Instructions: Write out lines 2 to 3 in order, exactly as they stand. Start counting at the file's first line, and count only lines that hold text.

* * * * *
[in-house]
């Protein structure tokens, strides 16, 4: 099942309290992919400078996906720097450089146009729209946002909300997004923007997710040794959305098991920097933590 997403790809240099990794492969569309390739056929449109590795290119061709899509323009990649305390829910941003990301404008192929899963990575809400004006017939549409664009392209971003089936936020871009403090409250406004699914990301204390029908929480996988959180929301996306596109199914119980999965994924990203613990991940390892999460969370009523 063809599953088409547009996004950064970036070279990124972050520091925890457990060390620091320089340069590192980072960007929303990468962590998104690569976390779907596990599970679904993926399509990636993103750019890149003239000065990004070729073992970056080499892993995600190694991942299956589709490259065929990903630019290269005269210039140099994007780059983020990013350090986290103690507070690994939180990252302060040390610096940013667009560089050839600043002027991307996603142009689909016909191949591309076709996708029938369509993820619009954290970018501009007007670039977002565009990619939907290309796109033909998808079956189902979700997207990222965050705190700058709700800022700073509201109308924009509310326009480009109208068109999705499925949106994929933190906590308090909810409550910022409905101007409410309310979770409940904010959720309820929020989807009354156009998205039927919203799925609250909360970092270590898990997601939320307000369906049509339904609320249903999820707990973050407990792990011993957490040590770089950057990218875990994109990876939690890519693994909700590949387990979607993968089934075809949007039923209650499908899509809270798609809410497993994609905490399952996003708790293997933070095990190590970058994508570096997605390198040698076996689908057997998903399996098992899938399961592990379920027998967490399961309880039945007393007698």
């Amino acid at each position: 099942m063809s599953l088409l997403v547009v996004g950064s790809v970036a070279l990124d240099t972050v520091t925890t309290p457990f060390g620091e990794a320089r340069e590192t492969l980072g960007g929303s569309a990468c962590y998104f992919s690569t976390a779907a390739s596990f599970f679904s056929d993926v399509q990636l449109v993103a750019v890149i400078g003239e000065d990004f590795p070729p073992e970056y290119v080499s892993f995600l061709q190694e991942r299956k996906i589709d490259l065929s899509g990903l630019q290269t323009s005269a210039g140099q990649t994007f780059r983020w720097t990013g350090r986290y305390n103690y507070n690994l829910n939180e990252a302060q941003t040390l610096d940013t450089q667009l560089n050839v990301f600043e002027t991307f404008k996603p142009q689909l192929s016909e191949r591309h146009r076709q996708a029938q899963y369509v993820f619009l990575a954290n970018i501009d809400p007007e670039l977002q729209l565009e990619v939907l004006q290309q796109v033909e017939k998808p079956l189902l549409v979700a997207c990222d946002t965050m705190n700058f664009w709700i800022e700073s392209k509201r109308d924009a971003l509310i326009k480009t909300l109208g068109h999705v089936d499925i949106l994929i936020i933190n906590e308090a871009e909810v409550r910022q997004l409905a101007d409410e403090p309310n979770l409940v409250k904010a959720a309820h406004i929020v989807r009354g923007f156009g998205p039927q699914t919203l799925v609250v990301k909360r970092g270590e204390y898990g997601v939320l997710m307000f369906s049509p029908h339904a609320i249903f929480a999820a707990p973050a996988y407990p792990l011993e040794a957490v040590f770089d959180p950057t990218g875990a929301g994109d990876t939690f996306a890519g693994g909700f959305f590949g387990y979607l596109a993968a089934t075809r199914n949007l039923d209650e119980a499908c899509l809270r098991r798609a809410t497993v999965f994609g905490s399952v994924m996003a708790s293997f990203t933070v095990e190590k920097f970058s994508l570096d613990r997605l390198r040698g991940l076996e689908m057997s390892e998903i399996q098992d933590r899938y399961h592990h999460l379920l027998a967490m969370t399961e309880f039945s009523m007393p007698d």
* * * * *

């Protein structure tokens, strides 16, 4: 099942309290992919400078996906720097450089146009729209946002909300997004923007997710040794959305098991920097933590 997403790809240099990794492969569309390739056929449109590795290119061709899509323009990649305390829910941003990301404008192929899963990575809400004006017939549409664009392209971003089936936020871009403090409250406004699914990301204390029908929480996988959180929301996306596109199914119980999965994924990203613990991940390892999460969370009523 063809599953088409547009996004950064970036070279990124972050520091925890457990060390620091320089340069590192980072960007929303990468962590998104690569976390779907596990599970679904993926399509990636993103750019890149003239000065990004070729073992970056080499892993995600190694991942299956589709490259065929990903630019290269005269210039140099994007780059983020990013350090986290103690507070690994939180990252302060040390610096940013667009560089050839600043002027991307996603142009689909016909191949591309076709996708029938369509993820619009954290970018501009007007670039977002565009990619939907290309796109033909998808079956189902979700997207990222965050705190700058709700800022700073509201109308924009509310326009480009109208068109999705499925949106994929933190906590308090909810409550910022409905101007409410309310979770409940904010959720309820929020989807009354156009998205039927919203799925609250909360970092270590898990997601939320307000369906049509339904609320249903999820707990973050407990792990011993957490040590770089950057990218875990994109990876939690890519693994909700590949387990979607993968089934075809949007039923209650499908899509809270798609809410497993994609905490399952996003708790293997933070095990190590970058994508570096997605390198040698076996689908057997998903399996098992899938399961592990379920027998967490399961309880039945007393007698």
């Amino acid at each position: 099942m063809s599953l088409l997403v547009v996004g950064s790809v970036a070279l990124d240099t972050v520091t925890t309290p457990f060390g620091e990794a320089r340069e590192t492969l980072g960007g929303s569309a990468c962590y998104f992919s690569t976390a779907a390739s596990f599970f679904s056929d993926v399509q990636l449109v993103a750019v890149i400078g003239e000065d990004f590795p070729p073992e970056y290119v080499s892993f995600l061709q190694e991942r299956k996906i589709d490259l065929s899509g990903l630019q290269t323009s005269a210039g140099q990649t994007f780059r983020w720097t990013g350090r986290y305390n103690y507070n690994l829910n939180e990252a302060q941003t040390l610096d940013t450089q667009l560089n050839v990301f600043e002027t991307f404008k996603p142009q689909l192929s016909e191949r591309h146009r076709q996708a029938q899963y369509v993820f619009l990575a954290n970018i501009d809400p007007e670039l977002q729209l565009e990619v939907l004006q290309q796109v033909e017939k998808p079956l189902l549409v979700a997207c990222d946002t965050m705190n700058f664009w709700i800022e700073s392209k509201r109308d924009a971003l509310i326009k480009t909300l109208g068109h999705v089936d499925i949106l994929i936020i933190n906590e308090a871009e909810v409550r910022q997004l409905a101007d409410e403090p309310n979770l409940v409250k904010a959720a309820h406004i929020v989807r009354g923007f156009g998205p039927q699914t919203l799925v609250v990301k909360r970092g270590e204390y898990g997601v939320l997710m307000f369906s049509p029908h339904a609320i249903f929480a999820a707990p973050a996988y407990p792990l011993e040794a957490v040590f770089d959180p950057t990218g875990a929301g994109d990876t939690f996306a890519g693994g909700f959305f590949g387990y979607l596109a993968a089934t075809r199914n949007l039923d209650e119980a499908c899509l809270r098991r798609a809410t497993v999965f994609g905490s399952v994924m996003a708790s293997f990203t933070v095990e190590k920097f970058s994508l570096d613990r997605l390198r040698g991940l076996e689908m057997s390892e998903i399996q098992d933590r899938y399961h592990h999460l379920l027998a967490m969370t399961e309880f039945s009523m007393p007698d």